The tiny, innocuous-looking iPod can produce big, damaging sound. 100 decibels to be precise.That’s the equivalent of listening to rock music at a live concert.
After the movie ‘Baby Driver’ was released this year, eBay iPod sales went up by 929 percent.
The movie tells the story of Baby, a teenage getaway-driver played by Ansel Elgort. To cope with his job, and to drown out tinnitus caused by a childhood hearing injury, Baby listens to a near-constant soundtrack on his iPod. At full volume. A hearing conservationist’s worst nightmare.
Studies show that millennials are losing their hearing at rates we’ve never seen before. One American study found a 15 percent increase in hearing loss among teens in the mid-2000s compared to similar demographics from the late ’80s.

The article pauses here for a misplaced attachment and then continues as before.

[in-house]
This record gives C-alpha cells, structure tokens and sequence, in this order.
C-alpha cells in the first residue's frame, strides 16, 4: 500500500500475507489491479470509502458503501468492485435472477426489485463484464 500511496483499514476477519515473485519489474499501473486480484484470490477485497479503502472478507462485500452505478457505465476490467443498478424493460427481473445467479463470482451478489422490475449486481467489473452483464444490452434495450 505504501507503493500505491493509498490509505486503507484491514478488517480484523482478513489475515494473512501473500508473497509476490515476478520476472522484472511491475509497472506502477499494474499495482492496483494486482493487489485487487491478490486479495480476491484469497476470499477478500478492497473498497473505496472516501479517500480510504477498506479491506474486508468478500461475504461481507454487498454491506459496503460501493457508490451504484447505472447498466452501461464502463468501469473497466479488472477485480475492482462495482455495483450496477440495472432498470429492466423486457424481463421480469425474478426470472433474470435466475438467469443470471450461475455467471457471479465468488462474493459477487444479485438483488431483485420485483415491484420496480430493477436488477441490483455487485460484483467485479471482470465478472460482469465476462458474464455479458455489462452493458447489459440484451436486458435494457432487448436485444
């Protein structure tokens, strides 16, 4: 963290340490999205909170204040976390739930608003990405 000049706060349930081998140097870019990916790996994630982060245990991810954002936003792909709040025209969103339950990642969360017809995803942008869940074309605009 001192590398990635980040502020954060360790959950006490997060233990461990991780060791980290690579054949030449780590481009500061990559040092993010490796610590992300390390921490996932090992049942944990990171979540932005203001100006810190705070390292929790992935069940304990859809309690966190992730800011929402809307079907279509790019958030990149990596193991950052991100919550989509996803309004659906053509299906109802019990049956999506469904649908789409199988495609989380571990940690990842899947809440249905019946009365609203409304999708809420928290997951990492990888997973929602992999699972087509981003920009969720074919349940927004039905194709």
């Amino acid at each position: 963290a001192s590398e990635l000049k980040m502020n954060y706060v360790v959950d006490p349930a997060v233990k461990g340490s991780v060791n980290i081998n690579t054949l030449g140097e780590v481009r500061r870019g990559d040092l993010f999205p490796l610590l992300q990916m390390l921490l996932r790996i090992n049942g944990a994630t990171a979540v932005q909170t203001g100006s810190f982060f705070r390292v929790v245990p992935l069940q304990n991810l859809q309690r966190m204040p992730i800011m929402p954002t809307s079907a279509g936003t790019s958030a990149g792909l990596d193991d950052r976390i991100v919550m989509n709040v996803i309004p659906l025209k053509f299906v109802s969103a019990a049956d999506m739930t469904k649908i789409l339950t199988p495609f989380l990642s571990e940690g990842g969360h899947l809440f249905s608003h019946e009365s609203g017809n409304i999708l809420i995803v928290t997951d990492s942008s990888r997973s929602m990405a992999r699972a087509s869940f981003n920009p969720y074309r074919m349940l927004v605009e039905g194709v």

A study released earlier this week found that 1 in 10 Australians is exposing themselves to dangerous sound levels via their personal listening devices (PLD), including iPhones and tablets. Like Ansel’s character Baby, most of us listen to our music players with the earbuds that come with them.
Apple has cottoned on. They’ve taken a preemptive approach, issuing a warning about the risks of recreational listening.
Here are a couple of things you can do to protect your hearing when using your iPod:
- Use Volume Control
Apple offers a volume limit setting for some versions of their iPods and iPhones. You’ll find it in Settings > Music > Volume Limit.
- Don’t Use Earbuds
Earbuds are more likely than headphones to cause hearing damage. Apparently, they can raise the volume up to 9 decibels louder than headphones. And you’re more inclined to crank the volume to maximum levels to drown out environmental sound.